LALman wrote:
I thought it might be the trap.
(1) So this is not an indication of need for new trap
(2) This is not an inlet/split ratio problem
(3) Not active site deactivation in xfer lines and inlet
(4) RSD dependent on all sections of the trap being filled.

(4) indeed seems to be a possible explanation. The RSD's of surrogates in MS/MSD samples are about the same as those for CCV's.

(3) reminds me of back in the 1980's when I used to do PCB's by GC-FID. I always made sure to run a spike and blank before I set up a new run. Otherwise the first CCV would have some failed recoveries. I reasoned that was an active site problem.

I purge with UHP nitrogen. I leave standby flow through the trap when its idle (Tekmar 3000). With some LN2 dewars I see a buildup of tetrahydrofuran on the trap because of this. So, if its been more than overnight I run a "BFB" standard before the CCV and Blank. The BFB acts as a cleanup and also conditions the P&T system to be ready for the rest of the run.


We always start with the same three injections. Since BFB is a Surrogate we just run what would be a normal blank and call it the Tune check, then CCV, then CCB, I always figured the first shot would clean out the system instead of doing a simple trap bakeout before starting the run. Some methods even say to bake for an hour before starting, but that was when we used the Tenax/silica gel/charcoal traps, which not many have used for several years(decades).

I always fought with the surrogates or internal standards having different responses in a CCV versus those in blanks or regular samples. I was told to add methanol to the samples in the same amount that would be in the CCV, but that never worked. I tried different inlet temps, and just about ever other trick I read. I only noticed the effect I mentioned when I was doing that special ultra low level study for a client. There is a thread here a few years back about it that was several pages in fact.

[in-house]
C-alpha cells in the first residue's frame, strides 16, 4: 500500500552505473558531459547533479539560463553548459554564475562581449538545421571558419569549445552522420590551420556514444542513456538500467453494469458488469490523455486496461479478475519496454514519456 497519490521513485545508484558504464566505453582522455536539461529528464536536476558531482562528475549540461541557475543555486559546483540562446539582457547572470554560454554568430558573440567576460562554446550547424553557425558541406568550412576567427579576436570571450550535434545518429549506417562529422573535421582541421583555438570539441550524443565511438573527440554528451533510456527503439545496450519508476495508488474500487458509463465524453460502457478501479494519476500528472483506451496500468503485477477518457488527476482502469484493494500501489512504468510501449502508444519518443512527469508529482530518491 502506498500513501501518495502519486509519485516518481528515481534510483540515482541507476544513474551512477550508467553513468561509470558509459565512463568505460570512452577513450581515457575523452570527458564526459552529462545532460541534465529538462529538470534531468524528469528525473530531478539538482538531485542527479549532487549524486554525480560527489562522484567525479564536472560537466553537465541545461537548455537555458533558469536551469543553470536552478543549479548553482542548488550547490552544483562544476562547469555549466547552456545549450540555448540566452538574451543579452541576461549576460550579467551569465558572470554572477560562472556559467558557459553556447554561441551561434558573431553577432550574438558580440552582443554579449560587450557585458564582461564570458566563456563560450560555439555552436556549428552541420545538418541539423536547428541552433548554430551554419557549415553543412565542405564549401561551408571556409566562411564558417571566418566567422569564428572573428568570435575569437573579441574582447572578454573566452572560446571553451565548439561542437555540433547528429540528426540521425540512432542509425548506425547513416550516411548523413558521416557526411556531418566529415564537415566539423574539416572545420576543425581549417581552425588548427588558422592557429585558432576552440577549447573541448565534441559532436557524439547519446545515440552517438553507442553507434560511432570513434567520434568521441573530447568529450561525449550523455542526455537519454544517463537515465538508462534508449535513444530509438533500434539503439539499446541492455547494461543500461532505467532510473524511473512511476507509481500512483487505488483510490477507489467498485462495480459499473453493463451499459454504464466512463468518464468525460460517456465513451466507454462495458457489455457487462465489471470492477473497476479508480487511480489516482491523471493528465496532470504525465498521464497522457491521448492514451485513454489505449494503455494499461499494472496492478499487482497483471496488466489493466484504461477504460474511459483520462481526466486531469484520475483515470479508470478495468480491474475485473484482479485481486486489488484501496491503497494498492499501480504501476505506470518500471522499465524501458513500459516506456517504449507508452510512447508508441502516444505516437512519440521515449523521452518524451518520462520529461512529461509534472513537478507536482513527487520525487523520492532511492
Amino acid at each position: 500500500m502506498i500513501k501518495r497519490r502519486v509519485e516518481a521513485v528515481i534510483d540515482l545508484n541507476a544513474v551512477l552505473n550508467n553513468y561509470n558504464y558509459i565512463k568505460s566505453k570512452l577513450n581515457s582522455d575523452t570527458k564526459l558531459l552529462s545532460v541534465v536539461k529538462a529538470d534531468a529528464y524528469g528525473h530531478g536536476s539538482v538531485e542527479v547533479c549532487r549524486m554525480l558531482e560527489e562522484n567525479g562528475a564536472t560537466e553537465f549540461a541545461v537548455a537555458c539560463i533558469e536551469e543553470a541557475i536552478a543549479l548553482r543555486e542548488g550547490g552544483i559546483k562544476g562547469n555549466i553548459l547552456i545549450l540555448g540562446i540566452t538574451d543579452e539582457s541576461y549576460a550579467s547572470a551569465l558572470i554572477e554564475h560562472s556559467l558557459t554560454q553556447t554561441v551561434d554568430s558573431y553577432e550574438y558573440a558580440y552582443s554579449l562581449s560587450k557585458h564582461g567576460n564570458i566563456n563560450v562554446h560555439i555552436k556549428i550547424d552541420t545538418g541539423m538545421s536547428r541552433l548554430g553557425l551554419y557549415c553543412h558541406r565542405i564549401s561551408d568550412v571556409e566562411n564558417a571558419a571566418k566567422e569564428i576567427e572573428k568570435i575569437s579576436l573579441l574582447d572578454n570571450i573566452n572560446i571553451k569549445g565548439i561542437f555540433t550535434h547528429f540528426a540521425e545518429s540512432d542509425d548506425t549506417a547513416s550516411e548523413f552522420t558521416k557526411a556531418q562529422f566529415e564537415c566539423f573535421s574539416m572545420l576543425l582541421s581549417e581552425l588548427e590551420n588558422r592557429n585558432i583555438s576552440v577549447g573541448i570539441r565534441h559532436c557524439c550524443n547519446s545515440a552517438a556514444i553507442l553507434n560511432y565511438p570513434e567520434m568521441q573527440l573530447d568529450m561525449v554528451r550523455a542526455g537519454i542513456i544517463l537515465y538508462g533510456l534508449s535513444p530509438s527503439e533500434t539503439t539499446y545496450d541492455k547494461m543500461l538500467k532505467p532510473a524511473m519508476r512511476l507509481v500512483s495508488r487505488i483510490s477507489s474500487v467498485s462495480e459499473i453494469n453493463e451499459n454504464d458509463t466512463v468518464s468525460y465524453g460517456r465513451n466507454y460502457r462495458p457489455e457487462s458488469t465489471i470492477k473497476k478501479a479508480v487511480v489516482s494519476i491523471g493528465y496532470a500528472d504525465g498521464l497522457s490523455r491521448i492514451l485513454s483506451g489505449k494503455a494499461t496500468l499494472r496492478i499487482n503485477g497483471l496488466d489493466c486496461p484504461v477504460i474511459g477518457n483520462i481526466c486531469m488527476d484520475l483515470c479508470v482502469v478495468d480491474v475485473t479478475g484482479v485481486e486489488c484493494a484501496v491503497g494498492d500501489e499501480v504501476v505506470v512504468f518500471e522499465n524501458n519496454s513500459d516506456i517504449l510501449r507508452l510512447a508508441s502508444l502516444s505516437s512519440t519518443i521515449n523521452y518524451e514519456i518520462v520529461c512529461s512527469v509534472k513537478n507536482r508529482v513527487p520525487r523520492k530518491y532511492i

One thing I did notice is the effect is less when the moisture trap on the Encon purge and trap is new. The Encon uses an empty trap at room temperature to condense out the moisture during desorb, can't remember if the Tekmar 3000 uses that or something different. I have never been able to prove it, but one theory I had is that over time the trace organics left on the moisture trap(and could happen in the analytical trap also) build up on the surface and when baked they form a char, which would result in a very thin layer of carbon that retains some of certain analytes, and when you overload it they can't adsorb, which causes those analytes to have better response when total concentrations are higher. I did reduce my moisture trap bake temperature from 260C to 180C and I see much less of the effect and the moisture traps need to be replaced less often, so that is one anecdotal test I have to back it up, but nothing scientifically proven. In a sense that would cover number 3 on your list also.
The past is there to guide us into the future, not to dwell in.